“Did you really grow this potato I’m eating?”
The question asked by a Keno student as he and his classmates ate locally grown potatoes for lunch was easy for Paul Davitt to answer. “Yes, we grew these,” the representative for Cal Ore Produce responded.
The Keno Elementary School student and his classmates were among more than 4,000 students treated to locally grown, organic potatoes this month during “Feed A Farmer” events in Klamath County School District cafeterias. The event, designed to teach youth about their food and who grows it for them, invited area growers into the schools to “talk potatoes” with students during lunch.
“Potato fields surround the community of Klamath Falls yet fresh, local potatoes are seldom served in school cafeterias,” said Patty Case, an associate professor at OSU Klamath Basin Research and Extension Center who helps manage the school district’s Farm to School program. KCSD and OSU Extension hope to change that and are working with area growers and producers to ways to get more locally grown food on students’ lunch trays.
Baked, mashed, roasted
The potatoes were provided by Cal-Ore Produce, which represents five area farming families. In all, Cal-Ore donated 43 cases – about 4,500 organic russet potatoes — that were served baked, mashed, roasted and in potato salad at lunch.
This is the second year that Cal-Ore has stepped up to provide potatoes for the Feed A Farmer event. Local potato growers also donated their time to visit with students and share information on how potatoes are grown, said Jordan Rainwater, KCSD farm to school coordinator. Growers visited with students in several elementary schools, including Shasta, Keno, Henley, Bonanza, Merrill, and Chiloquin.
“Like many of our farmers, Cal-Ore members have children and grandchildren attending our schools and they genuinely want all children to have the opportunity to eat fresh, healthy food at school,” Rainwater said.
All about potatoes
Tricia Hill and Lexi Crawford, both owners of Gold Dust Potatoes and Walker Farms, were among those who volunteered to help at Henley Elementary, talking to students about how potatoes grow, the different types, and the many ways potatoes can be prepared.
“We have an issue in America where we don’t have a good sense of where our food comes from,” Hill said. “If we are going to have a generation that cooks and eats healthy, we’re going to have to get children to experience food from a produce standpoint rather than from a box.”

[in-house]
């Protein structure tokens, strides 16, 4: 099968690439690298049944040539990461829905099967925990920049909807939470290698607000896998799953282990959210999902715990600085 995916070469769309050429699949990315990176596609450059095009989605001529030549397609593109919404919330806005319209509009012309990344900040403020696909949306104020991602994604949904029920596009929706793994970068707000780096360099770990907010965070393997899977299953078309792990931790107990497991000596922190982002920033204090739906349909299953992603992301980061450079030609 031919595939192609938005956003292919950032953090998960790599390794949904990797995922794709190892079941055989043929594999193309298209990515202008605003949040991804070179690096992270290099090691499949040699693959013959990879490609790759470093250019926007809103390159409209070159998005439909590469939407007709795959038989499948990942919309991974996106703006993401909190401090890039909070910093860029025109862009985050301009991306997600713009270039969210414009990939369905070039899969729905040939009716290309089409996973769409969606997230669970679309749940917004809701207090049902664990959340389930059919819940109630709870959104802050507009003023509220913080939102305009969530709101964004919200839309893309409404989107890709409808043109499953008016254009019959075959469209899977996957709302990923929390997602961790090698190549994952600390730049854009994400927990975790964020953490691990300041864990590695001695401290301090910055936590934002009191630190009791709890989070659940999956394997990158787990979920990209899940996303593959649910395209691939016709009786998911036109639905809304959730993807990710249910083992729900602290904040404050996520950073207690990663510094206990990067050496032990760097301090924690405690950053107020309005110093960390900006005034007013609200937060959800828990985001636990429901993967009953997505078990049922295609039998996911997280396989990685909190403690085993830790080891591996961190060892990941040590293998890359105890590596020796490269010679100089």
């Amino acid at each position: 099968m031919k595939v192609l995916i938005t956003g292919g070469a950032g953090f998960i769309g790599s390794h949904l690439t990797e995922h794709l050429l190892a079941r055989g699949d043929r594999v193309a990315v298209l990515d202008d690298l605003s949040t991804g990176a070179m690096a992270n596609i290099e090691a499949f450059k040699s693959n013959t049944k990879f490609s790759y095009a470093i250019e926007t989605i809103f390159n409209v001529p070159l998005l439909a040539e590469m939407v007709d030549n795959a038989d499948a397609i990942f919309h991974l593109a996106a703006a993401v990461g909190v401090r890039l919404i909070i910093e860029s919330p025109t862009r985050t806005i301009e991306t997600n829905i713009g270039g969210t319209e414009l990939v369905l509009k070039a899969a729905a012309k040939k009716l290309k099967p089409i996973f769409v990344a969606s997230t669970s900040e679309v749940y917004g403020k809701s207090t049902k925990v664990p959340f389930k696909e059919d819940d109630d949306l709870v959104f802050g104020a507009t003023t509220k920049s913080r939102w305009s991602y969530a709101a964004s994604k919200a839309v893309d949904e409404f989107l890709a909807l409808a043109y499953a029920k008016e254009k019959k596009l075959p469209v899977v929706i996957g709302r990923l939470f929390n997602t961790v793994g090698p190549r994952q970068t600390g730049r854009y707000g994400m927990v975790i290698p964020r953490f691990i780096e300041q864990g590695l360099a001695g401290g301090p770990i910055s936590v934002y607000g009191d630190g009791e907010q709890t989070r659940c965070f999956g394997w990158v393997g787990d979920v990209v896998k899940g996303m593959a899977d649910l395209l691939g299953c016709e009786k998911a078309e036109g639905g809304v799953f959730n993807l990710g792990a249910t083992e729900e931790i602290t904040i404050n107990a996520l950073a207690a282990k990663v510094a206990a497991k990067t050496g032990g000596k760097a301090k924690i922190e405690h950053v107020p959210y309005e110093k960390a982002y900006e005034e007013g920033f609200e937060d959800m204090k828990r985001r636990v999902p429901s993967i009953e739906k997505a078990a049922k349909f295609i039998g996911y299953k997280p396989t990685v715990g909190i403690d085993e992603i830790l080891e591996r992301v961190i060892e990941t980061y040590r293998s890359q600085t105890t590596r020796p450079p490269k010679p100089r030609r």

Case agreed. “Many children think everything we eat comes in a package with a name brand on it,” she said. “When they meet a farmer who planted, cared for and harvested the fresh potato they’re eating, irreplaceable connections are made between the students, the farmer, and our local economy.”
Events such as Feed a Farmer highlight the important role farmers have in producing food served in school cafeterias as well as the difficulties of doing so on a regular basis. The additional cost, distribution, labor and federal nutrition and food safety requirements present barriers to purchasing local foods for schools, Case said.
Chris Dalla, KCSD food services supervisor, is working with Case and others to break down those barriers. “Potatoes are a favorite with our students, and using local potatoes makes it that much better,” he said. “We are currently looking at ways to serve local potatoes and other local items more often on our menus.”
Local growers can learn more about how to sell products to schools by attending a free Farm to School training from 2 to 4 p.m., Jan. 15 at 9th Street Venue in Klamath Falls. For more information contact Patty Case at OSU KBREC, 541-883-7131 or firstname.lastname@example.org or register online at www.healthyklamath.org/findyourfarmer.
The district’s Farm to School program is supported by USDA and Oregon Department of Education Farm to School grants. Through the program, KCSD partners with OSU Klamath Basin Research and Extension Center to enhance efforts to promote and source local, Oregon grown products.